“Heavy Metal and the Communal Experience” announces speakers

heavy_metal_and_the_communal_experienceWe mentioned the “Heavy Metal and the Communal Experience” conference which will take place in San Juan, Puerto Rico on March 5, 2014. This conference aims to define community in metal and explore its boundaries.

As part of our ongoing exploration of academia in metal, this conference offers a topic that many of us have wondered about in the past. How does metal balance its radical individualism with its radical sense of community, and of a post-individual humanity, which sets it apart from all other genres philosophically?

Some years ago a friend mentioned how death metal unnerved her because the bands attempted to play in unison with each other or at least in complement with each other instead of trying to push the boundaries of how chaotic they could get. Like church music or higher math, metal is about order, and it imposes this through forcing twisted fragments of power chords into phrases that address each other like a dialogue in the music. This outlook could explain how metal views community.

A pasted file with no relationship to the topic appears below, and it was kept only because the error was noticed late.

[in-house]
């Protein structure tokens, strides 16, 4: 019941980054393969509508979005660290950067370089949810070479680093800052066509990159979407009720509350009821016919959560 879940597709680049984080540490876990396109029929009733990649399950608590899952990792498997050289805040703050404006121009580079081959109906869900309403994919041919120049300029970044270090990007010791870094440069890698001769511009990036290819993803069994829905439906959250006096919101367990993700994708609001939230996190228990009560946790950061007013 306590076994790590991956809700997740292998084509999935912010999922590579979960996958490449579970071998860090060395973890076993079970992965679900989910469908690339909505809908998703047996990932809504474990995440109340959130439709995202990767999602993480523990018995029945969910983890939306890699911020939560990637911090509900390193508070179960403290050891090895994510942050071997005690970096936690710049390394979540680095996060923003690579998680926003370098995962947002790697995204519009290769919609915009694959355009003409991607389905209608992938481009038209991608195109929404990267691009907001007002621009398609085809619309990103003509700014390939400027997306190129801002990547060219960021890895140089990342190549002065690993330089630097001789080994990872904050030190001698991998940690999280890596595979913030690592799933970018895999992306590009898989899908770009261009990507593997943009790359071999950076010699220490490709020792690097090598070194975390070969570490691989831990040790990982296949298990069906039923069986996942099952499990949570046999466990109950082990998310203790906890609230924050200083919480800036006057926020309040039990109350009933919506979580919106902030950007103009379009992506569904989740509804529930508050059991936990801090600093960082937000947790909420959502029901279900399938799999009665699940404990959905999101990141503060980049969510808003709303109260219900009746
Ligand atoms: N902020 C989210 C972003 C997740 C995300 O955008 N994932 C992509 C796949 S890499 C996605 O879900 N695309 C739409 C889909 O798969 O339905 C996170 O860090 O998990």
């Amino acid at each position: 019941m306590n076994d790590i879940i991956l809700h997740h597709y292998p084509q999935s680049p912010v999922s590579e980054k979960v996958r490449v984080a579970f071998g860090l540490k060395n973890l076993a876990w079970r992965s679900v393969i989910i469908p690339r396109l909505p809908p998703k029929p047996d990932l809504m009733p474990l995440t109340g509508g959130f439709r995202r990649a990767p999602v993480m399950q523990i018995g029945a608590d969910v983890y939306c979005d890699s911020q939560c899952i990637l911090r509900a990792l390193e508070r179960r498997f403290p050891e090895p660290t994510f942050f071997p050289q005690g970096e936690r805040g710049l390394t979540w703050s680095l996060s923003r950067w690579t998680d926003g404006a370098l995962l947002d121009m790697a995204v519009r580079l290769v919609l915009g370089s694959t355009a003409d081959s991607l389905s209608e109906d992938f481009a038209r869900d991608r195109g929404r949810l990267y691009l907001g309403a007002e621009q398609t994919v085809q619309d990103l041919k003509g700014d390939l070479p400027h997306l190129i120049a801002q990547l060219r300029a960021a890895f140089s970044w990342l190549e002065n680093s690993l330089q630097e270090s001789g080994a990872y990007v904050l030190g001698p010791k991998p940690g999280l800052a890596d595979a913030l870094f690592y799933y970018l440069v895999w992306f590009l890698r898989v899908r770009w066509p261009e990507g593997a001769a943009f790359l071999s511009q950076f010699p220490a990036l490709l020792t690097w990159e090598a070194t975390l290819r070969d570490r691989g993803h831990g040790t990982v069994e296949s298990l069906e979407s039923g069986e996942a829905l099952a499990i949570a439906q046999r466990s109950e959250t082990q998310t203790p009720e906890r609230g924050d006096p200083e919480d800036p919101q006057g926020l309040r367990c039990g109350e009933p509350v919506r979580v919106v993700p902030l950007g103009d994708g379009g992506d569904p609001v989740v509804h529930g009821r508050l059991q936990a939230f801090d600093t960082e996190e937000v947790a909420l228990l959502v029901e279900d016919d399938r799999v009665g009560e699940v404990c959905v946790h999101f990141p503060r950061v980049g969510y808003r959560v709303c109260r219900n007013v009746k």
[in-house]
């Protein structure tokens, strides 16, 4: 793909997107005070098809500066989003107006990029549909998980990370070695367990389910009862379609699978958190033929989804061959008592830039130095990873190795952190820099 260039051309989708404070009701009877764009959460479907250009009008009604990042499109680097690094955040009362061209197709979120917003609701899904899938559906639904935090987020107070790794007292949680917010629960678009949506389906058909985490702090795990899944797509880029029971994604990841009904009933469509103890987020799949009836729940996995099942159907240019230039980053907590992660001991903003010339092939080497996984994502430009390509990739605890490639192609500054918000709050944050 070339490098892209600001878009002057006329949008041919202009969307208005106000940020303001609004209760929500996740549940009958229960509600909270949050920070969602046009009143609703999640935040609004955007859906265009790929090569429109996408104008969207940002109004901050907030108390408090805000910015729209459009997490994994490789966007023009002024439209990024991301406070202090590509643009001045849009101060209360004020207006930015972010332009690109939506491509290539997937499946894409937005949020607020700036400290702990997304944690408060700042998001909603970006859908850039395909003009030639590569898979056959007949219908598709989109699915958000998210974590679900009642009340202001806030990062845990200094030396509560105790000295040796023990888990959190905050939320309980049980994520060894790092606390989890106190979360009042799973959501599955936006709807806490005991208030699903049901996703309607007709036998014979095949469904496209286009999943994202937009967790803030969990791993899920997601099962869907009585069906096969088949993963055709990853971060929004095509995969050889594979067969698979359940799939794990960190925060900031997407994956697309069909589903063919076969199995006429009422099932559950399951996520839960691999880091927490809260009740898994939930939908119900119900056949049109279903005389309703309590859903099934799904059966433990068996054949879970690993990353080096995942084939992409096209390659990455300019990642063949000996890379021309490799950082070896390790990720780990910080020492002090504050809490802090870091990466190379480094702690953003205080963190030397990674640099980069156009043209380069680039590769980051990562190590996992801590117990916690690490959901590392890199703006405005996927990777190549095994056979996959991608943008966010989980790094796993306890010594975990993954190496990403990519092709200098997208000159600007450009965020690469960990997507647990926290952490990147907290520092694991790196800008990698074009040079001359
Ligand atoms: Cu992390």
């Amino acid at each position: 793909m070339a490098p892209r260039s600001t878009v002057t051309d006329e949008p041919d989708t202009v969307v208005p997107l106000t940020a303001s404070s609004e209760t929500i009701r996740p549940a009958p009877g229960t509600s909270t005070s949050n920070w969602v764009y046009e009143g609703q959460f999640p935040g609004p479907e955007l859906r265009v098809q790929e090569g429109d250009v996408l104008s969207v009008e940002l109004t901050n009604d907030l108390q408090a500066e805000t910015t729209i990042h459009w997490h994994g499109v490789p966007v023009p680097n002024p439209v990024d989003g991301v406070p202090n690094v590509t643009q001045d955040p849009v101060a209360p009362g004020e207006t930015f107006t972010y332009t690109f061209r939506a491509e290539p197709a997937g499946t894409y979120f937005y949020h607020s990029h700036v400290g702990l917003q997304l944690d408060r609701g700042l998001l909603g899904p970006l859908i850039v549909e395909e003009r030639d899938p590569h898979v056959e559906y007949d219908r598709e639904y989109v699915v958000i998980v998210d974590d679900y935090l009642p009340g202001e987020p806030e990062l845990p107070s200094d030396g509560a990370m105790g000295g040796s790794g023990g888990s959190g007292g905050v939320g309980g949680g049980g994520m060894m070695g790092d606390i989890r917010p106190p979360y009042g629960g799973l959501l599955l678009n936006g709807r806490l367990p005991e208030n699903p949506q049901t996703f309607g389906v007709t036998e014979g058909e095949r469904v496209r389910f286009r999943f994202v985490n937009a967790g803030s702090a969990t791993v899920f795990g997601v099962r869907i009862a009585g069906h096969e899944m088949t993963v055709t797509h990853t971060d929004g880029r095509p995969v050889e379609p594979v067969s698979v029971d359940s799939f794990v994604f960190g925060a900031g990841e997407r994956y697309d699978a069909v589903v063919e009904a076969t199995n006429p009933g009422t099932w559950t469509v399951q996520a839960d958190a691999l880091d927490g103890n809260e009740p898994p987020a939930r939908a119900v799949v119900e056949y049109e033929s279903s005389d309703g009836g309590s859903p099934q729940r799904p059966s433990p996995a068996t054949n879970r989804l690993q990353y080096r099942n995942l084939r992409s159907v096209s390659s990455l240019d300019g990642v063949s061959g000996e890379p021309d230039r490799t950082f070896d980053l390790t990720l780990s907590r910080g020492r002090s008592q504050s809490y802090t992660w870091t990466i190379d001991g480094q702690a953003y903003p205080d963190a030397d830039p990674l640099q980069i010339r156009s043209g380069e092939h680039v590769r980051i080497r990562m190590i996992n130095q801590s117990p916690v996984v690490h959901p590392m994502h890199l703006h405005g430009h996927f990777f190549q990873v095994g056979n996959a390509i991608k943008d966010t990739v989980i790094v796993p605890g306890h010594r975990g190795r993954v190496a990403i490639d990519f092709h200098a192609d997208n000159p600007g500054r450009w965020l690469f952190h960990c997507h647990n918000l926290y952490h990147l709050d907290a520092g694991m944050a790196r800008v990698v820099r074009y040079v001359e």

The conference will attract a number of luminaries from the metal academic circuit, including:

  • Keith Kahn-Harris
    University of London, UK
  • Niall William Richard Scott
    University of Central Lancashire, UK
  • Deena Weinstein
    DePaul University, USA
  • Karl Spracklen
    Leeds Metropolitan University, UK
  • Jeremy Wayne Wallach
    Bowling Green State University, USA
  • Amber Clifford
    University of Central Missouri, USA
  • Brian A. Hickam
    Benedictine University, USA
  • Cláudia Souza Nunes de Azevedo
    Universidade Federal do Estado do Rio de Janeiro, BR
  • Nelson Varas Díaz
    Universidad de Puerto Rico, PR
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Underground Never Dies! LP details released

andres_padilla-underground_never_dies-boxsetThe forthcoming release of Underground Never Dies! on Doomentia Records will be accompanied in its first pressing by a unique LP which features classic tracks from back in the early days of the death metal underground.

Thanks to author Andrés Padilla, editor of Grinder Magazine (CL), the world can now see what’s on the LP. But first, information about the LP itself. There will be several batches, as follows:

  • Box set
    • Limited to 150 copies
    • Massive box with custom padding for:
    • Underground Never Dies! book
    • LP on colored vinyl
    • MC
    • CD
    • A1 poster
  • 500 x vinyl
    • 150 on black/white HALF/HALF effect
    • 350 on black
  • 500 x CD
  • 200 x MC
  • 500 x Underground Never Dies! book